Nine years ago my husband and I owned a new home in a suburban community. We had two cars that dependably carted us up and down the highway during our daily fifty-five minute commute. Our two children, a boy and a girl, were healthy and happy. We hosted Sunday dinners with grandparents, organized birthday brunches, and called for impromptu s’mores in the backyard with neighbors. Our doors were always open to those around us.
Eight years ago we traded all of that in.
Our cars were sold within a matter of weeks thanks to Craigslist. I sorted through clothes, toys and books holding massive garage sales along the way. We got rid of the cardboard boxes stacked in the basement filled with the things of our young marriage. We rented out our house, thinking we might be back one day. We kept a small amount of furniture stacked away in the basement of my parent’s house, but otherwise packed our lives into 18 bags and headed to Brazil to join the teaching faculty of an American school in Sao Paulo.
We arrived to a three-bedroom high-rise apartment. The school had given us a few things to help us settle in. The couches were hard and the kitchen table small. The white tiled floors looked empty without rugs to warm them. Our home had transformed into a college dorm. I was embarrassed to have people over. Until that moment, I had always associated my home with matching furniture, painted walls, and pictures hung stylishly throughout the rooms. The first round of holidays – Halloween, Thanksgiving and Christmas – were awkward and depressing. With only 18 suitcases coming with us to Brazil there just wasn’t room for Halloween costumes, Christmas stockings and ornaments, and we could forget trying to make a turkey dinner in Sao Paulo. Stripped of the trimmings and the spirit of the holiday, I was almost lost.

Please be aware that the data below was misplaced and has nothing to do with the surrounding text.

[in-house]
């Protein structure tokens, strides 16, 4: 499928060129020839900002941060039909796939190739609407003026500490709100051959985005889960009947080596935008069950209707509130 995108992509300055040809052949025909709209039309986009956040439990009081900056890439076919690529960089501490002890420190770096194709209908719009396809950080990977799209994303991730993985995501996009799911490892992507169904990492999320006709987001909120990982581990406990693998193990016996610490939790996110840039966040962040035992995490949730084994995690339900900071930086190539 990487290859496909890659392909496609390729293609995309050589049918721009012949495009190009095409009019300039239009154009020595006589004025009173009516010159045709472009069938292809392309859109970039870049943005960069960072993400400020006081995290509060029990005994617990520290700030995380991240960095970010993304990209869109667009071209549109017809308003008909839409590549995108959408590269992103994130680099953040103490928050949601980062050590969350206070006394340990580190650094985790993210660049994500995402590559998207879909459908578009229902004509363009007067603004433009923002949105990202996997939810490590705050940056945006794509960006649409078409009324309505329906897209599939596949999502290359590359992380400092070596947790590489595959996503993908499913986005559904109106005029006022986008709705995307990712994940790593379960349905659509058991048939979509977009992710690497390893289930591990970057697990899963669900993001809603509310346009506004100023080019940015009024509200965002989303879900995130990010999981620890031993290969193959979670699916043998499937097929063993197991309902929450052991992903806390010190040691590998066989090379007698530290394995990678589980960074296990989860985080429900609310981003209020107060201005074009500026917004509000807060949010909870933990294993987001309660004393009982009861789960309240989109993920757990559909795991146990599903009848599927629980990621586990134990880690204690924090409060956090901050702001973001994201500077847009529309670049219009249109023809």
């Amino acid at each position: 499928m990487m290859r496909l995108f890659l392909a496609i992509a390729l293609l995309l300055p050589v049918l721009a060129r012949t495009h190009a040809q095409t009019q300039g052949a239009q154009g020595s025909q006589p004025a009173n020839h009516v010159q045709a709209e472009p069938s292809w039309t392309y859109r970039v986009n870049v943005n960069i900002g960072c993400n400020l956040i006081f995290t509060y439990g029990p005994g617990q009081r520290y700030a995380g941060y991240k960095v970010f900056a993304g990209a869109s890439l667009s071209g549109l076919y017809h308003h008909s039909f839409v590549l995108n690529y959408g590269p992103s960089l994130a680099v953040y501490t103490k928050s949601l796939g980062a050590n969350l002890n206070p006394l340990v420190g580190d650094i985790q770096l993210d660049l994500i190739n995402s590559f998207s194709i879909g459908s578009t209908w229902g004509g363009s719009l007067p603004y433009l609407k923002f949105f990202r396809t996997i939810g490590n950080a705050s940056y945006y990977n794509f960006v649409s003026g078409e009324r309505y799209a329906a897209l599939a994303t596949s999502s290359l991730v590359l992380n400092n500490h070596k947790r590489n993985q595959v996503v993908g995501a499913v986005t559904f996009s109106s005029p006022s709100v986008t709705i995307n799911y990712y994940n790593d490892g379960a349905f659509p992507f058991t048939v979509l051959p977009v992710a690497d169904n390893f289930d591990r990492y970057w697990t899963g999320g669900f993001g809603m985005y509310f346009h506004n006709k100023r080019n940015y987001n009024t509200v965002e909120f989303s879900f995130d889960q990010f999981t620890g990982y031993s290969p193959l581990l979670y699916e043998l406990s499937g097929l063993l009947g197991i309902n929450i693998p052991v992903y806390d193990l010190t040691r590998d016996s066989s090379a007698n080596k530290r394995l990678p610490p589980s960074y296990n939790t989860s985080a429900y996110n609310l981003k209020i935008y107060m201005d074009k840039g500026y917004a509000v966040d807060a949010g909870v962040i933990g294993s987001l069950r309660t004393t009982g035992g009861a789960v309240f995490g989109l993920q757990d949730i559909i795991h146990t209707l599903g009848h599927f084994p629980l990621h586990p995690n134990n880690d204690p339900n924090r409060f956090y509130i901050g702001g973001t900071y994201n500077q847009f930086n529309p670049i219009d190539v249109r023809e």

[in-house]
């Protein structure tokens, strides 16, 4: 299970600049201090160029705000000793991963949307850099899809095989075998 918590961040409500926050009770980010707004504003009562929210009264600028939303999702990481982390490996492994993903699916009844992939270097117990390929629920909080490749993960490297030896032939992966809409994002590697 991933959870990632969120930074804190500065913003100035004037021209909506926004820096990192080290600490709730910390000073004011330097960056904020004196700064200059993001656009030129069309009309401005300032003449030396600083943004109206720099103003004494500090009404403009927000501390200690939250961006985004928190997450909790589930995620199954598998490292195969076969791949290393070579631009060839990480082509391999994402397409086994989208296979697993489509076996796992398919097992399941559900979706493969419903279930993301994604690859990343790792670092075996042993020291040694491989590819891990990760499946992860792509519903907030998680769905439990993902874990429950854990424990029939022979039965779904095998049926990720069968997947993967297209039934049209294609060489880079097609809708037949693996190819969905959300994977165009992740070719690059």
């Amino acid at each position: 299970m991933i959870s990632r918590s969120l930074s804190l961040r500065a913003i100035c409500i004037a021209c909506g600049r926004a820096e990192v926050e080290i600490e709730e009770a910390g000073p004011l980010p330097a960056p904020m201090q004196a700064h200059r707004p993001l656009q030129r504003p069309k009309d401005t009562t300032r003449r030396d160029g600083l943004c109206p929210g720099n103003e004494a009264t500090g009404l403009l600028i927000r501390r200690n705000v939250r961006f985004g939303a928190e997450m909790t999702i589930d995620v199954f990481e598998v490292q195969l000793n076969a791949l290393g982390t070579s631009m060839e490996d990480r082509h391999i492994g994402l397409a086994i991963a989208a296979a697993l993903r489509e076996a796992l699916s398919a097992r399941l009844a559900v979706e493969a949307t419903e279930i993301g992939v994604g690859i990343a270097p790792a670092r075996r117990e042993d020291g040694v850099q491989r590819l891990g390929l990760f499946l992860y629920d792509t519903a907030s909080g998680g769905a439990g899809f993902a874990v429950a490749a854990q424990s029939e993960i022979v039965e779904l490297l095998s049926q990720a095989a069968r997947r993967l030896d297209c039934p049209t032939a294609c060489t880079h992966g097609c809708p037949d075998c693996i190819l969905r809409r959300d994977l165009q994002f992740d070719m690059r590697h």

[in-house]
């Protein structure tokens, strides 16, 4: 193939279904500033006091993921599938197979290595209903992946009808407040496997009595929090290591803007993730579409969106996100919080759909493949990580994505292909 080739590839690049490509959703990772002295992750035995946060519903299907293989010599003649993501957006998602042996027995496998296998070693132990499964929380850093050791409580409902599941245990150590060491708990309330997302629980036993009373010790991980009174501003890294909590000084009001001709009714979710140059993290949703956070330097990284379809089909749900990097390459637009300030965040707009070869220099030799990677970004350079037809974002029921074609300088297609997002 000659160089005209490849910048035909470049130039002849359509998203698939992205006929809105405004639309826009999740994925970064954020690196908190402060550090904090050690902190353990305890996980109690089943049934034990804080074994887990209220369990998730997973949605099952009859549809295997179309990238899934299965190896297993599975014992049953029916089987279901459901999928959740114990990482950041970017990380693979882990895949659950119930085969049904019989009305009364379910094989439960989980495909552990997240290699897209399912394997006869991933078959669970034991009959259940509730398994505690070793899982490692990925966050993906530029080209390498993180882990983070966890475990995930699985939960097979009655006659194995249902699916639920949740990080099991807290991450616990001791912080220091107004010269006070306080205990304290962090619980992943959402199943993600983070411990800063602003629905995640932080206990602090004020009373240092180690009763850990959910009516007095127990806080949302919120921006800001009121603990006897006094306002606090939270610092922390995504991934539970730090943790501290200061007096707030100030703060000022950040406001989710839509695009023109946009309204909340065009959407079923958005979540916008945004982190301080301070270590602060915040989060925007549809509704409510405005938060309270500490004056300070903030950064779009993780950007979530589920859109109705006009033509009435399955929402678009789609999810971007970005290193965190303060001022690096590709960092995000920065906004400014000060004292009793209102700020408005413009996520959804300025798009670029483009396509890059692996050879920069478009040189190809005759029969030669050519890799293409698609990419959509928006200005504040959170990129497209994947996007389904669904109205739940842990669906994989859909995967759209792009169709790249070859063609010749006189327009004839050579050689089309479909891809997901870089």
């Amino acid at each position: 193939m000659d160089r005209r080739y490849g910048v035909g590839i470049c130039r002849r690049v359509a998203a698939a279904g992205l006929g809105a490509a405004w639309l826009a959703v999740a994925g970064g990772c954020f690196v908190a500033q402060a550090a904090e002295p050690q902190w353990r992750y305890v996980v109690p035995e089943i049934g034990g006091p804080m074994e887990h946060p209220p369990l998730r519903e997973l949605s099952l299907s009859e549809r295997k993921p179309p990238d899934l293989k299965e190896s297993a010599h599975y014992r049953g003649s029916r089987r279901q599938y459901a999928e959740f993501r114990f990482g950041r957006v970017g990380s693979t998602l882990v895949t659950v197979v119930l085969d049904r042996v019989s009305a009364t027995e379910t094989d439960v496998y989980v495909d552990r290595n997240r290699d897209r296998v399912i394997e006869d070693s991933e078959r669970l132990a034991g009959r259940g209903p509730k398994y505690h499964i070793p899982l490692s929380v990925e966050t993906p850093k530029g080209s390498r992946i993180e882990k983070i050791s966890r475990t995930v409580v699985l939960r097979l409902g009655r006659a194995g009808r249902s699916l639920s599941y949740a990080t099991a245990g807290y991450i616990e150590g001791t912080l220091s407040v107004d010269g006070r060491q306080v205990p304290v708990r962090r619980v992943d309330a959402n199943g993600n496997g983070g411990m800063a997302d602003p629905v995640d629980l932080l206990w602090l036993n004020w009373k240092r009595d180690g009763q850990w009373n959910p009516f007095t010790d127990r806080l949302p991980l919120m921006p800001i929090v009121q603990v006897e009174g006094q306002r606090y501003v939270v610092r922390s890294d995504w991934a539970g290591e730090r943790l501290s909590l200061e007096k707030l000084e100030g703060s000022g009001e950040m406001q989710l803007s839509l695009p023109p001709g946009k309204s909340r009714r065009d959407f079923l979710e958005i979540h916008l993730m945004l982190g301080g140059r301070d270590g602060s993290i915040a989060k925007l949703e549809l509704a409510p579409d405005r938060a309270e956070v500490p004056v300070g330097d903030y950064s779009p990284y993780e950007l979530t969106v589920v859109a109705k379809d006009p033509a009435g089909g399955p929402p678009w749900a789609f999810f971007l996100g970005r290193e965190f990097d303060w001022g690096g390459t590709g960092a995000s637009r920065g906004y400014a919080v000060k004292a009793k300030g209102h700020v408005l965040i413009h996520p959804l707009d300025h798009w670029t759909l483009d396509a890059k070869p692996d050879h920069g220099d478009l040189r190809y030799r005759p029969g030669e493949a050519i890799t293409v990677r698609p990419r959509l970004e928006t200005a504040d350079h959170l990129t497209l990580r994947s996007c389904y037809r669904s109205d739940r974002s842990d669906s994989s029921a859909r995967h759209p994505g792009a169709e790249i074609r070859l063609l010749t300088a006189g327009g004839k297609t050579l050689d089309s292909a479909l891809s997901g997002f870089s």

I had no idea how to open up my home when it simply didn’t feel like my home.
Our first Christmas in Brazil, our fake tree strung only with ribbon and star fruit from the market down the street, I felt completely inadequate and reluctant to have anyone over. In my head I could only think of the traditions we’d left behind and the family gathered around the fireplace without us. My self-pity prevented me from even getting over myself enough to open the door to others.
My definition of hospitality was so fixed and concrete that when my home and world no longer matched the monthly Pottery Barn catalog, I was lost.
For a long time I stayed that way. I remained stuck in my primitive thinking about hospitality for quite awhile. It is only now, as we are finishing our seventh year overseas and preparing to move to our third country that I can see what hospitality means for my family as expats living in a foreign country. For me, it’s no longer about opening my doors to friends and neighbors. Instead, I see the the pieces of the culture that were so lovingly cultivated in our hearts by others who were willing to open up their country to us.
In Brazil, hospitality was friends teaching us how to muddle limes and crushed ice to make the perfect caipirinha. It was waiters who patiently listened as I attempted to order dinner in my gringo Portuguese. Hospitality is the Brazilian birthday song we still sing before the candles are blown out. It’s the warm pao de queijo and chocolate brigaderos my children long for.
In India it’s the smile of the rickshaw driver when he picks me up and takes me across town. It’s the school girls, with their neatly plaited hair and matching uniforms, that shout hellos as they cross the street. It’s the shopkeeper who knows my grocery order before I even speak and the woman at the fruit stall who saves the best mangoes for my five o’clock pick up.
True warmth and openness have been found in the way these countries, and the other twenty we’ve traveled to, continuously offer up warm receptions to foreigners like us who’ve made our lives overseas. In my experience, hospitality abroad is made up of small gestures and often compact, but no less meaningful events than the ones I so carefully crafted back in the States. A decade I ago I had a vision of hospitality that was based solely on my experiences living in my home country. And while I know that opening up my doors is one way to offer hospitality, now my expectation for feeling welcome is predicated on much bigger doors than the one to our home. Being open to to receive the warmth and love from the bigger world can be a challenge but its reward is incredibly sweet. Like most other things in our expat life, the memories and experiences of hospitality abroad run deep and yet remain portable, just waiting to be packed up and carried with us no matter where our next stop takes us.